• Many parents and teachers that object to week long end of year tests already know how kids are doing. Their pushback creates an opportunity to pilot better use of formative assessment.
  • With the reauthorization of federal education policy states have more latitude to determine standards and assessments.

For these reasons, the Assessment for Learning Project was formed by the National Center for Innovation in Education and Next Generation Learning Challenges. About a dozen grants will be awarded this month and will signal the path forward.
Pilots & zones. The only similar project to the Consortium is New Hampshire’s Performance Assessment of Competency Education (PACE), the first federally approved accountability system that offers a reduced level of standardized testing together with locally developed common performance assessments designed to support deeper learning through competency education.
Last year four PACE implementing districts gave the Smarter Balanced assessment once in elementary school, once in middle school and once in high school, in three grades instead of seven. The state is also conducting a readiness survey to identify the next eight districts to include in the pilot. In the spring PACE districts will administer common and local performance assessments developed by the districts. For comparability, Smarter Balanced Achievement Level Descriptors are the basis for establishing cut scores. Regional calibration scoring sessions will be conducted to build inter-rater reliability and consistency in scoring across districts.
It’s likely that the regulations that will accompany recently reauthorized federal education legislation will include room for innovation pilots like PACE.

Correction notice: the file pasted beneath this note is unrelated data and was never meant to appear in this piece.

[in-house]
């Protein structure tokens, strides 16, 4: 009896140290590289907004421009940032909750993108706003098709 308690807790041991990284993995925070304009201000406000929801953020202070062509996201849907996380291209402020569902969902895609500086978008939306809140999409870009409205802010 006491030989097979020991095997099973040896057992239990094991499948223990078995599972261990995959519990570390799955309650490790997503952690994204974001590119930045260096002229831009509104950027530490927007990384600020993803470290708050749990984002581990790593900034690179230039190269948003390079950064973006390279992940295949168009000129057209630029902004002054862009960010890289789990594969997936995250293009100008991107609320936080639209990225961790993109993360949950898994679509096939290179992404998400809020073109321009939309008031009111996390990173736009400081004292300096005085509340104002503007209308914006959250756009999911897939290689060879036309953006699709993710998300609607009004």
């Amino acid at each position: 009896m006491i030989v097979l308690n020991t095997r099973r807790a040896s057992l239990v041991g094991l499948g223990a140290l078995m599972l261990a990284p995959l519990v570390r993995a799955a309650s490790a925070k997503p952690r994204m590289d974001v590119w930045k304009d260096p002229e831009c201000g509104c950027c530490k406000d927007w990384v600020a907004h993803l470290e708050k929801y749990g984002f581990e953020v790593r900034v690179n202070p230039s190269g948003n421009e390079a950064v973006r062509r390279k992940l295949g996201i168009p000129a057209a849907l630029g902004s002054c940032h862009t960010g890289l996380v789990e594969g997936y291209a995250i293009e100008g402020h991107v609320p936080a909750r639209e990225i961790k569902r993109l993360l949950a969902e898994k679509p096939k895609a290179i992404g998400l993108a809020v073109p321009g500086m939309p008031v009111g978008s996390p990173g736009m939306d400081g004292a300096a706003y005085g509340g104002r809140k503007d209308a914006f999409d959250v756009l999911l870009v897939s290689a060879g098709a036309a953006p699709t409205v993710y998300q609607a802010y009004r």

The other alternative path forward is the use of innovation zones where systems earn the right to opt out of testing by demonstrating that their proposed alternative assessment system can report comparable results. Districts, networks, and consortia could apply to become a ‘certified assessment system’ after demonstrating their ability to report comparable learning levels and growth rates.
This innovation zone strategy could be implemented by an a statewide authorizer using performance contracting to engage districts and networks in experiments with new delivery strategies, talent development structures, and measurement systems. With a combination of pressure and incentives over five to 10 years, an innovation zone could become the primary delivery and accountability system for the state.
In summary, assessment pilots would run parallel systems to demonstrate comparability in action while innovation zones would require demonstrated comparability before receiving a waiver.
Susan Patrick, iNACOL, said, “States desperately need the flexibility to be able to do this to innovate.” After a few dozen districts in a handful of states demonstrate new lightweight testing systems the rest of the states are likely to follow suit.
For more see:

Tom Vander Ark

Tom Vander Ark is the CEO of Getting Smart. He has written or co-authored more than 50 books and papers including Getting Smart, Smart Cities, Smart Parents, Better Together, The Power of Place and Difference Making. He served as a public school superintendent and the first Executive Director of Education for the Bill & Melinda Gates Foundation.